So for people like me that aren't familiar with Lillix's history, how did the band form?
Two of the sisters grew up playing music together, and they asked me to join in seventh grade. They passed me a note in class that read, "Wanna join my sister's band?" We had our first songwriting meeting and thought we were gonna be famous. We thought we were gonna meet Hanson [laughs]! We were very serious. We would practice every day after school and write songs all the time. We had this weird focus. I think it was because we didn't get into hockey or other small town activities. We just had all of that. It was pre-internet, and there wasn't a whole lot going on for teenagers. So all of our energy went there.

How long did it take for things to happen for the band?
It took about four or five years to get to a demo. We had this guy in Cranbrook who approached us and offered to get us a record deal if we paid him $20,000. And my dad asked a lawyer, whom he found in the Socan directory, and that lawyer was Jonathan Simkin (Founder of 604 Records, Light Organ Records, Simkin Artist Management). He told us not to sign and asked to hear our demo, because he thought it would be hilarious to hear music by 13-year-old girls from Cranbrook, BC. But he thought it was really good and shopped us a deal. Maverick responded and flew us down to L.A. And they signed us the same day they saw us play.


What was it like signing to Maverick at 15 years old?
It was nuts. We were crying when we found out. We were so excited. But at the same time I don't think we really understood how big of a deal it was, because we were from a small town and we weren't really aware of the real world yet. We were sheltered teenagers. We thought Hanson would take us on tour and everything would be great. And then two years later we were broken down, busted teenagers, totally traumatized. It was amazing, sure, but we just didn't understand the full scale of what happened until we were older.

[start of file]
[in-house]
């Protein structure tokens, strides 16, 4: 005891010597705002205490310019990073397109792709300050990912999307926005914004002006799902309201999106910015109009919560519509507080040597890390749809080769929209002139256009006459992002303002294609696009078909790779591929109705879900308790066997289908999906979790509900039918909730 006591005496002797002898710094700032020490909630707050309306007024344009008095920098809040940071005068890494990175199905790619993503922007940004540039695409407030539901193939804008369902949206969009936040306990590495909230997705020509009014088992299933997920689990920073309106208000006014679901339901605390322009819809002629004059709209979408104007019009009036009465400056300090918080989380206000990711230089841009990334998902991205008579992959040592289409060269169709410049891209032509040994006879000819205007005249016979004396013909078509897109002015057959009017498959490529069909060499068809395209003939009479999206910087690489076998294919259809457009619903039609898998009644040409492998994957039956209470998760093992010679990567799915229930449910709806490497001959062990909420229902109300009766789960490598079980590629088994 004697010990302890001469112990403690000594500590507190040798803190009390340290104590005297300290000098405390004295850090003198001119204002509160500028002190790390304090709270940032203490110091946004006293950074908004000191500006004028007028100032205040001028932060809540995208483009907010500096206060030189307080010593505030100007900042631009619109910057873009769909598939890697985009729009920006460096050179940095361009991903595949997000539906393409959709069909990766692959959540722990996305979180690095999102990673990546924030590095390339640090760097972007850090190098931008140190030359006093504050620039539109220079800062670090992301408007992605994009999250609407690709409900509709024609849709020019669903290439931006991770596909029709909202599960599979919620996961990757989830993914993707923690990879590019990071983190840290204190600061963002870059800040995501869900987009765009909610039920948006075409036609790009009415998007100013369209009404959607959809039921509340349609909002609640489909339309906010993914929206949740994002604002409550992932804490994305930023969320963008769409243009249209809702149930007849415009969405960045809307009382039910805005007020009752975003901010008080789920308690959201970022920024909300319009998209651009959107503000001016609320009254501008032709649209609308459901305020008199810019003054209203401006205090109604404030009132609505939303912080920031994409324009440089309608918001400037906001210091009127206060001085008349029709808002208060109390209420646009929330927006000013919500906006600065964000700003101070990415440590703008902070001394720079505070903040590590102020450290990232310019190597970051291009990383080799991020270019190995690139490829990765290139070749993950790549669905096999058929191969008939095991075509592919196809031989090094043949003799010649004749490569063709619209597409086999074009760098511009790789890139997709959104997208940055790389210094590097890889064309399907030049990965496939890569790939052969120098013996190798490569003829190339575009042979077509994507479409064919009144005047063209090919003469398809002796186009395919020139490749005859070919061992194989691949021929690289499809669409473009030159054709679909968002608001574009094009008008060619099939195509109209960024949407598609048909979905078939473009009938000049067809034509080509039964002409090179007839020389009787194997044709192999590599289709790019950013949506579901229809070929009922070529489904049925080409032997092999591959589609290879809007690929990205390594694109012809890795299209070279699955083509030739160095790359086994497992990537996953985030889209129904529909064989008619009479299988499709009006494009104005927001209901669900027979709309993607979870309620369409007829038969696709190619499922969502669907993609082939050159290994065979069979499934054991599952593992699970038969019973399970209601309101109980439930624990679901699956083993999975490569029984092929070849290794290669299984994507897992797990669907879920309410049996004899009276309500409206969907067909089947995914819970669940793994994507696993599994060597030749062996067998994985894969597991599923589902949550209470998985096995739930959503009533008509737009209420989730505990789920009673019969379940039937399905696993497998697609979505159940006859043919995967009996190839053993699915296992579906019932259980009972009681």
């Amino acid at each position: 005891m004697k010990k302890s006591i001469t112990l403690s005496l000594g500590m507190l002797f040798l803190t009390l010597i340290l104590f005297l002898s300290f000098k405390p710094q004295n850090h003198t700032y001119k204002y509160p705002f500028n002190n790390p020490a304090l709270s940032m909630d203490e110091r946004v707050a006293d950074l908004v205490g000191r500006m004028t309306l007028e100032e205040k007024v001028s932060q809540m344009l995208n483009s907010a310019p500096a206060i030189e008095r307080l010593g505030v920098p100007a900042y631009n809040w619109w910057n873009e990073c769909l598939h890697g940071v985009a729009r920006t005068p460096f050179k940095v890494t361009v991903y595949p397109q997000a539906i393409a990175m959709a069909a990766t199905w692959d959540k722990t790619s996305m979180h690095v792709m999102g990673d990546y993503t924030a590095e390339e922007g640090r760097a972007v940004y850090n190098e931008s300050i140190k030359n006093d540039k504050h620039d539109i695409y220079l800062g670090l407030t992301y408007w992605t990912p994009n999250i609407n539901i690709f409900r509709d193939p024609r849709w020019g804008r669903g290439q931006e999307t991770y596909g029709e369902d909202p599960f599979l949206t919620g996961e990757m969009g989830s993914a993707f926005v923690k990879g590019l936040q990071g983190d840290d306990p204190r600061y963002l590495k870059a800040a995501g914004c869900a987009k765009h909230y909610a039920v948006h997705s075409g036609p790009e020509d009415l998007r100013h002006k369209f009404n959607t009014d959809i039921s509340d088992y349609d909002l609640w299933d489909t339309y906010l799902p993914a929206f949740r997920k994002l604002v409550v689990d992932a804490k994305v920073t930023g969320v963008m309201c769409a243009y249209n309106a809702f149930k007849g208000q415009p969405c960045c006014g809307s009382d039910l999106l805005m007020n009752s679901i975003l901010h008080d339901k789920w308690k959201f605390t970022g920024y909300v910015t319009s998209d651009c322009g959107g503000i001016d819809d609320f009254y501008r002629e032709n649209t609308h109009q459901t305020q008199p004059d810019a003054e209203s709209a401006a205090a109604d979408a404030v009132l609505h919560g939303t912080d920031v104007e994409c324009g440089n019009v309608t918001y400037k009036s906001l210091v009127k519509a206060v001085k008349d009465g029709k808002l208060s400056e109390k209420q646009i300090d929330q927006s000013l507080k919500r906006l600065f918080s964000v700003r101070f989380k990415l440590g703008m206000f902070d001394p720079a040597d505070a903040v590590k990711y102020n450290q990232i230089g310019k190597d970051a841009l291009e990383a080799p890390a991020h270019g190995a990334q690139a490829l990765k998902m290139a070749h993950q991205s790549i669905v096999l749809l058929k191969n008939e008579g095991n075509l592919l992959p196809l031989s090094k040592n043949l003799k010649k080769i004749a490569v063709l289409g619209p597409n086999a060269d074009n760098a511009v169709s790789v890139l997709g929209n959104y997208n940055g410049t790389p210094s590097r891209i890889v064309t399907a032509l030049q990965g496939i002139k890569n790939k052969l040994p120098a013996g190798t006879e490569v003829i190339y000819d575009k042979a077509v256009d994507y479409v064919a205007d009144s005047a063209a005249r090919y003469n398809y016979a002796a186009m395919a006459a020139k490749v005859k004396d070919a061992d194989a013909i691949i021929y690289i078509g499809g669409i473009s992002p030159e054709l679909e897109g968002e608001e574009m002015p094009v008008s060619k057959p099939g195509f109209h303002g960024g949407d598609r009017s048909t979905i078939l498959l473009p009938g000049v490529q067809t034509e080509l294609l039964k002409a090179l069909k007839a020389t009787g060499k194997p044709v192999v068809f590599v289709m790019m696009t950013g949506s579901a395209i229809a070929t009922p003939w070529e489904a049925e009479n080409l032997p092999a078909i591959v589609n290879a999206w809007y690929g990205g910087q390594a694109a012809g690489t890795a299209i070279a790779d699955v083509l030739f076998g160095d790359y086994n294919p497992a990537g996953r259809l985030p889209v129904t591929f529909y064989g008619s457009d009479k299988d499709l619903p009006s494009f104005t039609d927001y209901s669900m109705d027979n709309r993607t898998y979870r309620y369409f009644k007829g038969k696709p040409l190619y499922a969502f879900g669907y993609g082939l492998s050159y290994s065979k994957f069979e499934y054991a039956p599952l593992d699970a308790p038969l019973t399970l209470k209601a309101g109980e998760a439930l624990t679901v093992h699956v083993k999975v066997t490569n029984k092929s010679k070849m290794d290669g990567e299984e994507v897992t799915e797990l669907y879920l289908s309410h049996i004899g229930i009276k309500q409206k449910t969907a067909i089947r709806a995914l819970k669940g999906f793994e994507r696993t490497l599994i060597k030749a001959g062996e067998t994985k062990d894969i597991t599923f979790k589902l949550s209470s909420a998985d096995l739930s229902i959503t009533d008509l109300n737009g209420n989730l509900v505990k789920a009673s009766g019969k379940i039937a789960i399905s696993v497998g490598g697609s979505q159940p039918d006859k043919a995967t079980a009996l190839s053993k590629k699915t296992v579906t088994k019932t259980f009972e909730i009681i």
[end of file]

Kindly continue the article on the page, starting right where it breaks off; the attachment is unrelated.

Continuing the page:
And you got to meet Madonna?
We did, yeah. We were on a trip down to L.A. to meet up with producers the label wanted to hook us up with. And then Guy O'Seary, who was the head of the label and now manages Madonna and U2, he was like, [adopts silly voice] "Oh, uh, there's one more producer I'd like to introduce you to." We go upstairs to his office, and sure enough there is Madonna sitting on a couch, just waiting for us. It was kind of funny because we didn't get that nervous. We were a little too young and too naïve to really know that this was in fact Madonna. So we giggled and played her some acoustic songs and she gave us some advice, like, "Stay in school. Don't be a dummy." And then she said, [adopts high voice], "Come babysit my children some time!" Which I'm sure she genuinely meant. And that was it.

So what era was this? I think that would be the time Music came out?
I think it was the year Music came out, so 2000? I think we met her in 2001, so just post- Music.


You moved to Los Angeles, correct?
Yeah, we lived there for a while, on and off— four months here, three months there, five months here. But we'd be down there every month for at least a week or two. So we spent a great deal of our teenhood there and in San Francisco, recording the album.

And this was like a Monkees or S Club deal where you guys were living together in an apartment?